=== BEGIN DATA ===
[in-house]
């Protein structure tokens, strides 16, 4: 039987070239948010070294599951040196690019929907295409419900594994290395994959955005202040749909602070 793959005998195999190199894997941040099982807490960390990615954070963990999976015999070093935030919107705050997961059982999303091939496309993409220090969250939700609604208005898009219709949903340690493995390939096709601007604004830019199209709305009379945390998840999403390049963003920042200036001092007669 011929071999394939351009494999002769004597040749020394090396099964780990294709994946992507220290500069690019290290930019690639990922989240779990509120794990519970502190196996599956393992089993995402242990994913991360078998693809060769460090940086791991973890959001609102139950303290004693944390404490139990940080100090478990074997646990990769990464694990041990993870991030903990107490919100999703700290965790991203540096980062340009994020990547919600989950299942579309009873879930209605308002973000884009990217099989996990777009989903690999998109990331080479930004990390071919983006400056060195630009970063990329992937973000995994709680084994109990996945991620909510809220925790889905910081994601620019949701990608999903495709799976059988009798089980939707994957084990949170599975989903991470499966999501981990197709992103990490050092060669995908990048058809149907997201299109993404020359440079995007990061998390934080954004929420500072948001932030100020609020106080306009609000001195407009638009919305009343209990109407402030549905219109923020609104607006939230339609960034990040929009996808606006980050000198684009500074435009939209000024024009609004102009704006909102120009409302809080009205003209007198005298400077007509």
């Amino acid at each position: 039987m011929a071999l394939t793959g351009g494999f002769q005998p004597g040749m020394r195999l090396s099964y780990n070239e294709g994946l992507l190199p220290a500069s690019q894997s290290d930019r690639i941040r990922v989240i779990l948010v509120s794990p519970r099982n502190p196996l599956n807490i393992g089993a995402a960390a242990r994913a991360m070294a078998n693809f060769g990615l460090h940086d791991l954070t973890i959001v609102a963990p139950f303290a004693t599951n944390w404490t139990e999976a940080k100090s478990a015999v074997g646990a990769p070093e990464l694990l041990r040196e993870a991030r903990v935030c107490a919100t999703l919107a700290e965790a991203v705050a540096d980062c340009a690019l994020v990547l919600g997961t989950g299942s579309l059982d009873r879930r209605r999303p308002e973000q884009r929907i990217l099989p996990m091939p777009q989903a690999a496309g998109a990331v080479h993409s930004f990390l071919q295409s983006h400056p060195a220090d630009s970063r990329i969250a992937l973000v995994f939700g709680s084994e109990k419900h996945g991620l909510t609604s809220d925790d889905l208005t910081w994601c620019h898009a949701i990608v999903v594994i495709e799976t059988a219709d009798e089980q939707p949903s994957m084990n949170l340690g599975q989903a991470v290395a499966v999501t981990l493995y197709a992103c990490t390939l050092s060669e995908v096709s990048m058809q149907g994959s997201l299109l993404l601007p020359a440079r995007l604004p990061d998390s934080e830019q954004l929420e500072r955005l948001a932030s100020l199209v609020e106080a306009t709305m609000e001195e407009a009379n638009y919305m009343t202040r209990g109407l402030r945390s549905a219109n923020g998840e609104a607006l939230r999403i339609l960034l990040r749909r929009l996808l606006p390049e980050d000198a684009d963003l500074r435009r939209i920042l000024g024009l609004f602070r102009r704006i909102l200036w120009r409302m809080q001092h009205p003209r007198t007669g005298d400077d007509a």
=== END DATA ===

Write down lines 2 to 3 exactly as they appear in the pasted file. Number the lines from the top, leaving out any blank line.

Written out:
């Protein structure tokens, strides 16, 4: 039987070239948010070294599951040196690019929907295409419900594994290395994959955005202040749909602070 793959005998195999190199894997941040099982807490960390990615954070963990999976015999070093935030919107705050997961059982999303091939496309993409220090969250939700609604208005898009219709949903340690493995390939096709601007604004830019199209709305009379945390998840999403390049963003920042200036001092007669 011929071999394939351009494999002769004597040749020394090396099964780990294709994946992507220290500069690019290290930019690639990922989240779990509120794990519970502190196996599956393992089993995402242990994913991360078998693809060769460090940086791991973890959001609102139950303290004693944390404490139990940080100090478990074997646990990769990464694990041990993870991030903990107490919100999703700290965790991203540096980062340009994020990547919600989950299942579309009873879930209605308002973000884009990217099989996990777009989903690999998109990331080479930004990390071919983006400056060195630009970063990329992937973000995994709680084994109990996945991620909510809220925790889905910081994601620019949701990608999903495709799976059988009798089980939707994957084990949170599975989903991470499966999501981990197709992103990490050092060669995908990048058809149907997201299109993404020359440079995007990061998390934080954004929420500072948001932030100020609020106080306009609000001195407009638009919305009343209990109407402030549905219109923020609104607006939230339609960034990040929009996808606006980050000198684009500074435009939209000024024009609004102009704006909102120009409302809080009205003209007198005298400077007509």
């Amino acid at each position: 039987m011929a071999l394939t793959g351009g494999f002769q005998p004597g040749m020394r195999l090396s099964y780990n070239e294709g994946l992507l190199p220290a500069s690019q894997s290290d930019r690639i941040r990922v989240i779990l948010v509120s794990p519970r099982n502190p196996l599956n807490i393992g089993a995402a960390a242990r994913a991360m070294a078998n693809f060769g990615l460090h940086d791991l954070t973890i959001v609102a963990p139950f303290a004693t599951n944390w404490t139990e999976a940080k100090s478990a015999v074997g646990a990769p070093e990464l694990l041990r040196e993870a991030r903990v935030c107490a919100t999703l919107a700290e965790a991203v705050a540096d980062c340009a690019l994020v990547l919600g997961t989950g299942s579309l059982d009873r879930r209605r999303p308002e973000q884009r929907i990217l099989p996990m091939p777009q989903a690999a496309g998109a990331v080479h993409s930004f990390l071919q295409s983006h400056p060195a220090d630009s970063r990329i969250a992937l973000v995994f939700g709680s084994e109990k419900h996945g991620l909510t609604s809220d925790d889905l208005t910081w994601c620019h898009a949701i990608v999903v594994i495709e799976t059988a219709d009798e089980q939707p949903s994957m084990n949170l340690g599975q989903a991470v290395a499966v999501t981990l493995y197709a992103c990490t390939l050092s060669e995908v096709s990048m058809q149907g994959s997201l299109l993404l601007p020359a440079r995007l604004p990061d998390s934080e830019q954004l929420e500072r955005l948001a932030s100020l199209v609020e106080a306009t709305m609000e001195e407009a009379n638009y919305m009343t202040r209990g109407l402030r945390s549905a219109n923020g998840e609104a607006l939230r999403i339609l960034l990040r749909r929009l996808l606006p390049e980050d000198a684009d963003l500074r435009r939209i920042l000024g024009l609004f602070r102009r704006i909102l200036w120009r409302m809080q001092h009205p003209r007198t007669g005298d400077d007509a």